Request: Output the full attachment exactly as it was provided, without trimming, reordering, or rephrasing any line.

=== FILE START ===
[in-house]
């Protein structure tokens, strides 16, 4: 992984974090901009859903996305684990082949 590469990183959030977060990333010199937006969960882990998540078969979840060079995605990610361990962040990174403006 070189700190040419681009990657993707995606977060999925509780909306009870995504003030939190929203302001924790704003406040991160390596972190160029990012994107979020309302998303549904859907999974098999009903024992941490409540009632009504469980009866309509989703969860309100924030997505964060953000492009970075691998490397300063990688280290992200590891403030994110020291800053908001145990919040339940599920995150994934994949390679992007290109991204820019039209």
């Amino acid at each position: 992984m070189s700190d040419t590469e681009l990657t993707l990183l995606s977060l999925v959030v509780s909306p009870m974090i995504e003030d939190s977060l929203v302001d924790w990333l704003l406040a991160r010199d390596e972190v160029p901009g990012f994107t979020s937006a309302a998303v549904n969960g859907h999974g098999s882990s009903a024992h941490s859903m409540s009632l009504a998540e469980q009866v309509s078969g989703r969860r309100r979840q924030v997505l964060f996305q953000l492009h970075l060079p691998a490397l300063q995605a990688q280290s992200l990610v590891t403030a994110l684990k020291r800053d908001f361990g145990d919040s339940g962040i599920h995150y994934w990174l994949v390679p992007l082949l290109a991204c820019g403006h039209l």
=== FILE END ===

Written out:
[in-house]
């Protein structure tokens, strides 16, 4: 992984974090901009859903996305684990082949 590469990183959030977060990333010199937006969960882990998540078969979840060079995605990610361990962040990174403006 070189700190040419681009990657993707995606977060999925509780909306009870995504003030939190929203302001924790704003406040991160390596972190160029990012994107979020309302998303549904859907999974098999009903024992941490409540009632009504469980009866309509989703969860309100924030997505964060953000492009970075691998490397300063990688280290992200590891403030994110020291800053908001145990919040339940599920995150994934994949390679992007290109991204820019039209």
């Amino acid at each position: 992984m070189s700190d040419t590469e681009l990657t993707l990183l995606s977060l999925v959030v509780s909306p009870m974090i995504e003030d939190s977060l929203v302001d924790w990333l704003l406040a991160r010199d390596e972190v160029p901009g990012f994107t979020s937006a309302a998303v549904n969960g859907h999974g098999s882990s009903a024992h941490s859903m409540s009632l009504a998540e469980q009866v309509s078969g989703r969860r309100r979840q924030v997505l964060f996305q953000l492009h970075l060079p691998a490397l300063q995605a990688q280290s992200l990610v590891t403030a994110l684990k020291r800053d908001f361990g145990d919040s339940g962040i599920h995150y994934w990174l994949v390679p992007l082949l290109a991204c820019g403006h039209l």